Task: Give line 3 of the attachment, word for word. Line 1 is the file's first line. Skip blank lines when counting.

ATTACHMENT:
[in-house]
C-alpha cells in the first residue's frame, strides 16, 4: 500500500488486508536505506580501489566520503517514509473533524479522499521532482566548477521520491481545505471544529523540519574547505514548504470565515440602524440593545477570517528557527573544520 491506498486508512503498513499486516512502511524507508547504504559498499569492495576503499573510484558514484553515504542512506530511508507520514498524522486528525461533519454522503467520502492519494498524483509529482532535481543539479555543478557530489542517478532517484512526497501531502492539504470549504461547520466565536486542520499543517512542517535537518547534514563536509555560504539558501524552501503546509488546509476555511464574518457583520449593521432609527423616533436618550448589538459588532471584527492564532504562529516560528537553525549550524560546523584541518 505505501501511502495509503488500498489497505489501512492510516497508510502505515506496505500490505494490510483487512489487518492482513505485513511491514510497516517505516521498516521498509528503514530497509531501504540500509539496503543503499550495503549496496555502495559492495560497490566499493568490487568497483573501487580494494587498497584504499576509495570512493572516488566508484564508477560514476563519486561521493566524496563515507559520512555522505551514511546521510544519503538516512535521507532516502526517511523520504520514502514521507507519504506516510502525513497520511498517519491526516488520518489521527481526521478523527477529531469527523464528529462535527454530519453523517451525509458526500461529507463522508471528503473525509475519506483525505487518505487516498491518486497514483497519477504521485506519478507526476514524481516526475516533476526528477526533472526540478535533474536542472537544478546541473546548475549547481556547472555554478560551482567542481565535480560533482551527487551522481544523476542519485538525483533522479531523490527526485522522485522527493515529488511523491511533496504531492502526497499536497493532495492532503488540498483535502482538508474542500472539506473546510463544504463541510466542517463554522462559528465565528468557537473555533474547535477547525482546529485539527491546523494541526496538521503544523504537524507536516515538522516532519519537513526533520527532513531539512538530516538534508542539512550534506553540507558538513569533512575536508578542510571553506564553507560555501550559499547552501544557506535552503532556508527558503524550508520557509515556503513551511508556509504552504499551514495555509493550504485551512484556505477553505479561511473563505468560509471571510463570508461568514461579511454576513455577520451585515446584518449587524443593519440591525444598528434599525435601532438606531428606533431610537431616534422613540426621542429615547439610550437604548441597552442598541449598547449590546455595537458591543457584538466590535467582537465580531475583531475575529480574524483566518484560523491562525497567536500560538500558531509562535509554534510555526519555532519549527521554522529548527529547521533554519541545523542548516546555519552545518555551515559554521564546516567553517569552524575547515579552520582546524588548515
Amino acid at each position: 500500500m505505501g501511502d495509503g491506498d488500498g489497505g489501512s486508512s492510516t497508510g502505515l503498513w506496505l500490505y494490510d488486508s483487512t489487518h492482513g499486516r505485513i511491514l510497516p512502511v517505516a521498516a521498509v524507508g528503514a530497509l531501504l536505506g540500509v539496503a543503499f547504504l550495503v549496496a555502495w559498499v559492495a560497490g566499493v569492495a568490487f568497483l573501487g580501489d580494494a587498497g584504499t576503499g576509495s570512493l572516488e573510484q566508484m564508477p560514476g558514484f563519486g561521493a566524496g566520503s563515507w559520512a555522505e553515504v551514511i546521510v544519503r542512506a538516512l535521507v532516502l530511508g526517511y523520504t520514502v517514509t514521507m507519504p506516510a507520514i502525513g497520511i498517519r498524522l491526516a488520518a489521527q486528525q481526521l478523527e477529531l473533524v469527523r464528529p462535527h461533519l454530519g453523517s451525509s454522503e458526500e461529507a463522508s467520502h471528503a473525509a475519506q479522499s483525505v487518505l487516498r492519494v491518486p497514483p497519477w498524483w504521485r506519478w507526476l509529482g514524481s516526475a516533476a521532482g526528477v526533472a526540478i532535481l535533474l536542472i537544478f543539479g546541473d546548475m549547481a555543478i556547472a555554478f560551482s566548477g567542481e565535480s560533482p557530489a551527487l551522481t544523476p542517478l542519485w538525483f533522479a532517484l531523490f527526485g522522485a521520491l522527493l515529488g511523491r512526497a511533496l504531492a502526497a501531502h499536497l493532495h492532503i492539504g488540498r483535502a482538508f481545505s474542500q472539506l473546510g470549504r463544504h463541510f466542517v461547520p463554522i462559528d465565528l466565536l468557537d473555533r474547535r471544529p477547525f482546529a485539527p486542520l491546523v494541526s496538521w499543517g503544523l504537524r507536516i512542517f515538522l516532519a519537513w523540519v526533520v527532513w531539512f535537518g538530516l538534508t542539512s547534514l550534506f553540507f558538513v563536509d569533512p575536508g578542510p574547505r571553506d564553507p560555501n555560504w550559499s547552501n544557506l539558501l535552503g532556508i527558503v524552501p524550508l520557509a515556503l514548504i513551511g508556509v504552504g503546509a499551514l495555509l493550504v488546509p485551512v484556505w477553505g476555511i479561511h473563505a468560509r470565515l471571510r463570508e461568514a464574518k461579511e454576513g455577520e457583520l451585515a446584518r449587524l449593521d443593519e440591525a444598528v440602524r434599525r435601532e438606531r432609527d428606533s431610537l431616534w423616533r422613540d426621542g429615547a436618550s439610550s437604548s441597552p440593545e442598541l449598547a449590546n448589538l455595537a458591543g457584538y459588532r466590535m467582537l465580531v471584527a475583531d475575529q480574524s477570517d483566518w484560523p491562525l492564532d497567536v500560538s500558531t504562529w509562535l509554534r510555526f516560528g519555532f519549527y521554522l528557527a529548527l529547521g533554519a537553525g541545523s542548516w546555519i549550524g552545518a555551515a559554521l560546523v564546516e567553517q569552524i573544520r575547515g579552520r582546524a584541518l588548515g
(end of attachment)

Amino acid at each position: 500500500m505505501g501511502d495509503g491506498d488500498g489497505g489501512s486508512s492510516t497508510g502505515l503498513w506496505l500490505y494490510d488486508s483487512t489487518h492482513g499486516r505485513i511491514l510497516p512502511v517505516a521498516a521498509v524507508g528503514a530497509l531501504l536505506g540500509v539496503a543503499f547504504l550495503v549496496a555502495w559498499v559492495a560497490g566499493v569492495a568490487f568497483l573501487g580501489d580494494a587498497g584504499t576503499g576509495s570512493l572516488e573510484q566508484m564508477p560514476g558514484f563519486g561521493a566524496g566520503s563515507w559520512a555522505e553515504v551514511i546521510v544519503r542512506a538516512l535521507v532516502l530511508g526517511y523520504t520514502v517514509t514521507m507519504p506516510a507520514i502525513g497520511i498517519r498524522l491526516a488520518a489521527q486528525q481526521l478523527e477529531l473533524v469527523r464528529p462535527h461533519l454530519g453523517s451525509s454522503e458526500e461529507a463522508s467520502h471528503a473525509a475519506q479522499s483525505v487518505l487516498r492519494v491518486p497514483p497519477w498524483w504521485r506519478w507526476l509529482g514524481s516526475a516533476a521532482g526528477v526533472a526540478i532535481l535533474l536542472i537544478f543539479g546541473d546548475m549547481a555543478i556547472a555554478f560551482s566548477g567542481e565535480s560533482p557530489a551527487l551522481t544523476p542517478l542519485w538525483f533522479a532517484l531523490f527526485g522522485a521520491l522527493l515529488g511523491r512526497a511533496l504531492a502526497a501531502h499536497l493532495h492532503i492539504g488540498r483535502a482538508f481545505s474542500q472539506l473546510g470549504r463544504h463541510f466542517v461547520p463554522i462559528d465565528l466565536l468557537d473555533r474547535r471544529p477547525f482546529a485539527p486542520l491546523v494541526s496538521w499543517g503544523l504537524r507536516i512542517f515538522l516532519a519537513w523540519v526533520v527532513w531539512f535537518g538530516l538534508t542539512s547534514l550534506f553540507f558538513v563536509d569533512p575536508g578542510p574547505r571553506d564553507p560555501n555560504w550559499s547552501n544557506l539558501l535552503g532556508i527558503v524552501p524550508l520557509a515556503l514548504i513551511g508556509v504552504g503546509a499551514l495555509l493550504v488546509p485551512v484556505w477553505g476555511i479561511h473563505a468560509r470565515l471571510r463570508e461568514a464574518k461579511e454576513g455577520e457583520l451585515a446584518r449587524l449593521d443593519e440591525a444598528v440602524r434599525r435601532e438606531r432609527d428606533s431610537l431616534w423616533r422613540d426621542g429615547a436618550s439610550s437604548s441597552p440593545e442598541l449598547a449590546n448589538l455595537a458591543g457584538y459588532r466590535m467582537l465580531v471584527a475583531d475575529q480574524s477570517d483566518w484560523p491562525l492564532d497567536v500560538s500558531t504562529w509562535l509554534r510555526f516560528g519555532f519549527y521554522l528557527a529548527l529547521g533554519a537553525g541545523s542548516w546555519i549550524g552545518a555551515a559554521l560546523v564546516e567553517q569552524i573544520r575547515g579552520r582546524a584541518l588548515g